MGM Resorts reaches historic labor deal with Las Vegas unions, averts strike

By Doyinsola Oladipo and Ananta Agarwal

(Reuters) -The unions representing hospitality workers in Las Vegas on Thursday reached a tentative deal with MGM Resorts International for a new contract, less than 24 hours before a strike threatened to shut down the Strip.

The culinary workers and bartenders Unions said that 25,470 workers have a new five-year tentative agreement with MGM. The agreement averts a strike on Friday at eight MGM properties and comes a day after rival Caesars Entertainment reached a deal with 10,000 workers.

Unions across industries are pressing employers for better pay and benefits, buoyed by a shortage of workers. Casino resort operators have been earning record profits from a steady post-pandemic recovery in Las Vegas tourism.

“After seven months of negotiations, we are proud to say that this is the best contract and economic package we have ever won … in our 88-year history,” Ted Pappageorge, secretary-treasurer of the Culinary Union, said in a statement.

“We’re pleased to have reached a tentative agreement that averts a strike, gives our Culinary Union employees a well-earned boost to pay and benefits and reduces workloads,” Bill Hornbuckle, MGM chief executive officer, said in a statement.

The Las Vegas unions, considered among the most powerful in the United States, said they also successfully negotiated mandated daily room cleaning and increased safety protections for workers.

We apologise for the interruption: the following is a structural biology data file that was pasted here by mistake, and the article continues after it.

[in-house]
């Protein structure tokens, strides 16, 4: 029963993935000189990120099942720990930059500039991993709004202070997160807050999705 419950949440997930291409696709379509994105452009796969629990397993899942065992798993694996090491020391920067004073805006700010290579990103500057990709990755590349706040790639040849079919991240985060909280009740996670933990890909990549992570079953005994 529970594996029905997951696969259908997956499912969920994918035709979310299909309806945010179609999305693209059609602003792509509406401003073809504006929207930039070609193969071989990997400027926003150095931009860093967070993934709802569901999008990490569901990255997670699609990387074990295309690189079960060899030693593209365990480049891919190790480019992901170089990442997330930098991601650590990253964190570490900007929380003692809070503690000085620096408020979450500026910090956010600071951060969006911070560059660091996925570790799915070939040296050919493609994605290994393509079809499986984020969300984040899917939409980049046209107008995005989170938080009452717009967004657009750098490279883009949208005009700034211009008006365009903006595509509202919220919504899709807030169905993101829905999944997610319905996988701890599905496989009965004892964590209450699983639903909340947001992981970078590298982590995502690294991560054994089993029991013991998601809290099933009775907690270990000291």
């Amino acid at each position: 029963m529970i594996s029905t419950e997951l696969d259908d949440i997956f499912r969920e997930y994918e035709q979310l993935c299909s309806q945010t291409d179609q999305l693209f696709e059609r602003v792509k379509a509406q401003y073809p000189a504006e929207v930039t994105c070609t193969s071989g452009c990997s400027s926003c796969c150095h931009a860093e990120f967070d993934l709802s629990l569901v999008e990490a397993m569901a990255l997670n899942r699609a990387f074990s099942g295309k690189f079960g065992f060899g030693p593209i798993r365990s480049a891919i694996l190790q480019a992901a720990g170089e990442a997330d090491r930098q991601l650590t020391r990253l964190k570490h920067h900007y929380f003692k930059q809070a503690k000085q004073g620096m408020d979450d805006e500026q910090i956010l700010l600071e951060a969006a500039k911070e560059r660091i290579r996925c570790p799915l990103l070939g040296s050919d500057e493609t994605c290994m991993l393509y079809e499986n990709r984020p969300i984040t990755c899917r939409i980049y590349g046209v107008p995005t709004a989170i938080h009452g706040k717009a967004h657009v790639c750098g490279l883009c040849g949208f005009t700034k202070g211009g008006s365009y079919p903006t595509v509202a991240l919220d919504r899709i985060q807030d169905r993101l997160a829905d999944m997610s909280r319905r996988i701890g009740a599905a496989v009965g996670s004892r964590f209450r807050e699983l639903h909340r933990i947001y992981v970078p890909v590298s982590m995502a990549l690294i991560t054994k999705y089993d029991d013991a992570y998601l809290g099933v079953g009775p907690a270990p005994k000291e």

Shares of MGM were down 1.5% in morning trading.

MGM workers in Detroit have been on strike since mid-October.

Caesars Entertainment, the second-biggest Las Vegas casino operator after MGM by number of employees, said that its deal with the unions provides “meaningful wage increases.” The union called the tentative deal “historic.”

Wynn Resorts has yet to yield an agreement ahead of Friday’s strike deadline but said it has negotiations scheduled with the unions on Thursday.

Visits to Las Vegas in September were 4% lower than in the same period in 2019, the year before the pandemic, according to data from the Las Vegas Convention and Visitors Authority. Room rates, however, have surged more than 47%.

(Reporting by Ananta Agarwal in Bengaluru and Doyinsola Oladipo in New York; Editing by Arun Koyyur)


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